1_06_08_-R..ickshaw.jpg

The streets in Jaipur on a Sunday are quiet in comparison to the rest of the week. I took some photos, but it is difficult to get good photos as you are moving and bouncing so much. The following photos reflect a Sunday morning in Jaipur.

1_06_08-RP.._scenes.jpg

1_06_08-RP..scene_2.jpg

1_06_08-RP.._scene3.jpg

1_06_08-RP.._scene4.jpg

1_06_08-RP.._scene5.jpg

Tomorrow, we will again go shopping. This time we will take a rickshaw to the bazaars and walk the streets. I beleive there will be plenty of good photo ops. I will carry some small rupee bills to pay the people that I request to photo.

Stupid me, used the hotel water to brush my teeth, without thinking of the consequences. I was spoiled in Delhi at the Mahajans home where they have a reverse osmosis water filtration system. Well you got it right, I came down with "Delhi Belly". Plenty of immodium and Chrisitine'a prebiotics. If it continues, I will take the prescription medication we got from the travel clinic at Long Island Jewish Hospital where we also got our vaccinations before going on this excursion.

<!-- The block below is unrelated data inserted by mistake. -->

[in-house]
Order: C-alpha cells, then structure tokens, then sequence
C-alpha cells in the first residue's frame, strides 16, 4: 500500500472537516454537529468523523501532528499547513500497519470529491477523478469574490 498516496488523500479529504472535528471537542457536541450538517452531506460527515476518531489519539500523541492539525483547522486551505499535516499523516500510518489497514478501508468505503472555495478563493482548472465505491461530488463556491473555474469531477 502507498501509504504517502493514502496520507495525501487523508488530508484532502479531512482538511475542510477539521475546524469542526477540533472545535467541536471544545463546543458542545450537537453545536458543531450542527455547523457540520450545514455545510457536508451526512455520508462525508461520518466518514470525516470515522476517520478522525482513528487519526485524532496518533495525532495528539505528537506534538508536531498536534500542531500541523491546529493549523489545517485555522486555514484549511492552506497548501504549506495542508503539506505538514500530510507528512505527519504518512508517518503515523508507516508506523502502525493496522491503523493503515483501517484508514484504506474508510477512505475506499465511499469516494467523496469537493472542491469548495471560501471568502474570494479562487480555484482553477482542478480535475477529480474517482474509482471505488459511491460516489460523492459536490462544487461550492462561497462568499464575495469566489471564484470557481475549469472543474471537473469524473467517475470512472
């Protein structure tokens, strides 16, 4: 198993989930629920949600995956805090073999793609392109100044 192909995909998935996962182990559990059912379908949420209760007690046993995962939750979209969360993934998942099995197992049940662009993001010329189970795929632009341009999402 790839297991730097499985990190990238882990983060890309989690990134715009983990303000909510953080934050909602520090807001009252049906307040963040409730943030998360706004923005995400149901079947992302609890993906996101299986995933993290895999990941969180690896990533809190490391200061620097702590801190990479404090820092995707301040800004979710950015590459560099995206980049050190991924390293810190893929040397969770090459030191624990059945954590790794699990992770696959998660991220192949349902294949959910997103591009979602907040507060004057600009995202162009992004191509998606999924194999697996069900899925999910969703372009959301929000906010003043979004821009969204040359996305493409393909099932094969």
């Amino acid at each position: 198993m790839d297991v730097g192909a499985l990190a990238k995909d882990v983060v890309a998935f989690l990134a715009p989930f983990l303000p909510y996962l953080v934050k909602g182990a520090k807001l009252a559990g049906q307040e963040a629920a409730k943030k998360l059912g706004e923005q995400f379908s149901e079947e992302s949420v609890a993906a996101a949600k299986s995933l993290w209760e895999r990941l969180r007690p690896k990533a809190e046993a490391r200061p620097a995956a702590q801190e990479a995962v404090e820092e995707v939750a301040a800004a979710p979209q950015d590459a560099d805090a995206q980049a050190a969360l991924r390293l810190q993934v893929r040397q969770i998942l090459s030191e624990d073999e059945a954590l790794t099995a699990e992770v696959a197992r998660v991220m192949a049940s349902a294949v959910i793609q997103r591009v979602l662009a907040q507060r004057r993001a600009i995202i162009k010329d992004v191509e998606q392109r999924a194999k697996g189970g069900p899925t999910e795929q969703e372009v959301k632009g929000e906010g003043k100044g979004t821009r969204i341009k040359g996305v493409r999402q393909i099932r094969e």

Tomorrow should prove to be an amazing day, by walking the streets and interacting with the local people.

Posted by petalsong 07:24 Archived in India Tagged tourist_sites Comments (0)

Jaipur - Bargaining - 1.6.08 - CG

sunny 21 °C

Ron has come down with a stomach disturbance and the chills. He did not sleep last night. But after taking a concoction of Immodium and herbal anti-parasite formula, along with probiotic pills, he seems to be on the mend rather quickly. I hope so. I am lucky to not have had any issue yet...knock on wood. But I take the herbal formula twice a day, as well as probiotics. I think it has strengthened my system.